Niki Okuk at RCO2

  • We visited Samoa-born Johnny Ray Salomon in a transitional home in Central Los Angeles. He had just been released to a Franciscan home after serving 35 years in prison for crimes he committed as part of a gang in Los Angeles.  Johnny described himself as someone who had not risen to the meet the challenges of losing his Samoan community when his family uprooted him to the U.S. He spoke about his time in prison not knowing where Pacific Islanders fit in within the system, and presented new challenges that spoke to the purpose of PCC’s visit.

Johnny Ray Salomon (4th from left)

  • We stopped off at the Indonesian Consulate to protest Indonesia using West Papua to gain membership into the Melanesian Spearhead Group, and to remind Indonesia that West Papua is Melanesian– not Indonesian.
West Papua Is/In Melanesia

West Papua is/in Melanesia

  • Volunteering with the Midnight Mission to feed several hundred homeless on skid row may have been more overwhelming than PCC anticipated.  Standing in the lines that seemed never ending provided a good sampling of the people most in need in Los Angeles.  This included not only addicts, veterans, convicts, and the mentally ill, but also families and working people as well.In Los Angeles County, an estimated 47,000 people live on the streets or in shelters, according to figures released Wednesday. The latest homeless count represents an 11% increase in the city of L.A.’s homeless population from a year earlier, despite recent efforts to fund multibillion-dollar plans to address the problem.
Julie and Ateca serving meals to hundreds of Skid Row's homeless at the Midnight Mission.

Julie and Ateca serving meals at the Midnight Mission, LA’s Skid Row.

  • The Free Store in Whittier is a project initiated by Jewell Faamaligia and her Catalyst Network. The free store looks like a thrift store, but the community-building nature of the free store leverages access to inventory and volunteers that are untapped by conventional thrift stores.As part of the Rethinking and Renewal process, the Free Store presents a functional model for sharing instead of shopping, renewing community connections while rethinking our relationship with consumption and waste.
Jewell Faamiliga and the Whittier Free Store

Jewell Faamiliga and the Whittier Free Store )2nd from left)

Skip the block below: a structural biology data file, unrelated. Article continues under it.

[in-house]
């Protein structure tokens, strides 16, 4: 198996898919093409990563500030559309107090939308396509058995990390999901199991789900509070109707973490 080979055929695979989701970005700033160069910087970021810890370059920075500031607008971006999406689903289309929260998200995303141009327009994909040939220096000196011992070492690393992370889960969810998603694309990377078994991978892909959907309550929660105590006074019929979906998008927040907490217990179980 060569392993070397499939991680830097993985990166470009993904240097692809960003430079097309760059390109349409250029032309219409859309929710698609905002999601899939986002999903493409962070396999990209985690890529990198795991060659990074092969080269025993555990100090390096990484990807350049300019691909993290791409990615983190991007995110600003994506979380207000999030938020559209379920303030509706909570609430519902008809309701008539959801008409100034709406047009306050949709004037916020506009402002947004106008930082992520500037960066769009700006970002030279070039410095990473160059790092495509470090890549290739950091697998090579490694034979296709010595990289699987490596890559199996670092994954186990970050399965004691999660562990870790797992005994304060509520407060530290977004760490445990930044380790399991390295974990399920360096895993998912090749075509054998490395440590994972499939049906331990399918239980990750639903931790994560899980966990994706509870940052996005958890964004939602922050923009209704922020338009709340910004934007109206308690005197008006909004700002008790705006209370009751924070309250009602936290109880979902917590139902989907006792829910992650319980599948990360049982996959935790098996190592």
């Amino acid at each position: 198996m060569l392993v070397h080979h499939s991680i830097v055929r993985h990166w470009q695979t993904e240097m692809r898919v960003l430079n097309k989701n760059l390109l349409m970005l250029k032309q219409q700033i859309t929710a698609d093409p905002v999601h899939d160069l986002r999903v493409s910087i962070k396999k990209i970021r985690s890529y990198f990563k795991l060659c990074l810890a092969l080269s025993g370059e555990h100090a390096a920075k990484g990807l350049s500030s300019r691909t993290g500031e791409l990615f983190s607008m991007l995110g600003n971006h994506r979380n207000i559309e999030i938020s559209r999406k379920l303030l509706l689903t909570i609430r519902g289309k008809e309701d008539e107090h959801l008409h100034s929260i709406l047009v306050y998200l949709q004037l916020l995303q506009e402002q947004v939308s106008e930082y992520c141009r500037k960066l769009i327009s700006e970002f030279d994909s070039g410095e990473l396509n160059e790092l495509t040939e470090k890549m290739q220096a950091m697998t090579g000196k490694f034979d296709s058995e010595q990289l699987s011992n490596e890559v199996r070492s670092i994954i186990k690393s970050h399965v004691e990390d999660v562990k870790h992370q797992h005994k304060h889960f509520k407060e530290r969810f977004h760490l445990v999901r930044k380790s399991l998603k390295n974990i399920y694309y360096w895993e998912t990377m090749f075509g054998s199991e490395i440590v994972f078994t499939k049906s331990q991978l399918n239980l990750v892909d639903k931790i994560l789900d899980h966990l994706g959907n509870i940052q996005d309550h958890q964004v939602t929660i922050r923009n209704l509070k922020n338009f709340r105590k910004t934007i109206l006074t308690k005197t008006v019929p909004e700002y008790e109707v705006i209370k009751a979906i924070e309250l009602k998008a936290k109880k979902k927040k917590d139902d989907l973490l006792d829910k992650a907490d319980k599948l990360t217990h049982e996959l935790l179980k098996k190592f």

• Laura Ava Tesimale connected us with Reverend Misi who invited Reverend Francois to deliver the sermon at the Samoan speaking Peteli Christian Church in Long Beach where he called for bringing the Pacific back home. While he asked the church to take up the issue of West Papua, he also sought to address the stories of the Pacific diaspora living in the US empire back into the fold of the Pacific.
Peteli Church with Reverend Misi

Peteli Church with Reverend Misi (2nd from left)

  • At Redondo Beach, Theclah and Lucy hosted a mumu with some of the Melanesians currently living in the Southland.
Theclah and Lucy from PNG throw us a mumu

The mumu. (From left to right) Herman, Derek, Liz, Theclah, Julie, Lucy, Charity, Harmoni, Ateca, Francoise (2nd row) Israel and Andy

  • Loyal Bualuay, representing a Chuukese community in Pasadena met with Reverend Francois.  They have already taken up the issue of both West Papua and Rapanui liberation.
Loyal and Rev. Francois.

Loyal, Francois and Julie

  • We concluded the tour with a radio taping for KPFK at the Eastside Café. They are committed to the belief that all people and all communities have the right to self governance and self-determination and that we already possess within our own communities all the knowledge and power to make this a reality.The Eastside Café has three main historical roots, the Encuentro Chicano-Zapatista and the Big Frente Zapatista, Union de Comunidades and last but not least in the struggles and people that live in our communities.
Roberto Flores and the East Side Cafe

Roberto Flores  (center) and the East Side Cafe

As an exploratory initiative to call the Pacific back home, back into the fold of Pacific values and communities, the Pacific Conference of Churches is engaging in an important step for reawakening the self-determination of our liquid continent.

Navigating through Pacific and indigenous communities living within the empire, the purpose of this tour was to highlight some of the benefits and disadvantages of economic development as practiced by international investment regimes.

This moment of global economic insecurity, as new plurilateral investment agreements are competing for Pacific resources and looking to further bind Pacific Island Countries to massive security and economic agreements, it is important for Pacific civil society, faith-based institutions and governing bodies to re-imagine what the Pacific should look like in the 21st century.

Exporting the models of empire into the Pacific should never be an option, but exploring how communities create models of good governance should be.

Rev. Francois and Chairman of the Ute Tribe Colorado

Rev. Francois and Chairman of the Ute Tribe Colorado

Bula Vinaka

Bula Vinaka. (from left to right) Julie, Laura, Mikilani, Jewell, Francoise, Arnie, Herman, (kneeling) Ateca